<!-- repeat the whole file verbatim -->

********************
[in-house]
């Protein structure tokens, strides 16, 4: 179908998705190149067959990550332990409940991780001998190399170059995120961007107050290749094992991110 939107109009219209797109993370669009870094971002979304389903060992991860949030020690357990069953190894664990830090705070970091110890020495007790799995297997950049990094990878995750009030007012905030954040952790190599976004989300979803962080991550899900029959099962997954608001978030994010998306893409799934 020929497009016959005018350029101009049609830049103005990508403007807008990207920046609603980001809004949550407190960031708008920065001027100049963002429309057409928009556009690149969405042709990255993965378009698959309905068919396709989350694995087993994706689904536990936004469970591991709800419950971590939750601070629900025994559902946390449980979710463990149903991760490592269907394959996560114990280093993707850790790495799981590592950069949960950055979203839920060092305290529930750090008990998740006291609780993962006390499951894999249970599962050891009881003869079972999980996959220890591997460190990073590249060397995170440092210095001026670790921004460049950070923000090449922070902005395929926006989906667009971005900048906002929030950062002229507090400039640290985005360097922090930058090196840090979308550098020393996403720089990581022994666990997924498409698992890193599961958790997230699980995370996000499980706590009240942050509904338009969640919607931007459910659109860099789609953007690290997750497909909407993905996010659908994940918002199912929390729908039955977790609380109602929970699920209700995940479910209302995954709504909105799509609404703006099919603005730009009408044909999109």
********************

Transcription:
[in-house]
């Protein structure tokens, strides 16, 4: 179908998705190149067959990550332990409940991780001998190399170059995120961007107050290749094992991110 939107109009219209797109993370669009870094971002979304389903060992991860949030020690357990069953190894664990830090705070970091110890020495007790799995297997950049990094990878995750009030007012905030954040952790190599976004989300979803962080991550899900029959099962997954608001978030994010998306893409799934 020929497009016959005018350029101009049609830049103005990508403007807008990207920046609603980001809004949550407190960031708008920065001027100049963002429309057409928009556009690149969405042709990255993965378009698959309905068919396709989350694995087993994706689904536990936004469970591991709800419950971590939750601070629900025994559902946390449980979710463990149903991760490592269907394959996560114990280093993707850790790495799981590592950069949960950055979203839920060092305290529930750090008990998740006291609780993962006390499951894999249970599962050891009881003869079972999980996959220890591997460190990073590249060397995170440092210095001026670790921004460049950070923000090449922070902005395929926006989906667009971005900048906002929030950062002229507090400039640290985005360097922090930058090196840090979308550098020393996403720089990581022994666990997924498409698992890193599961958790997230699980995370996000499980706590009240942050509904338009969640919607931007459910659109860099789609953007690290997750497909909407993905996010659908994940918002199912929390729908039955977790609380109602929970699920209700995940479910209302995954709504909105799509609404703006099919603005730009009408044909999109």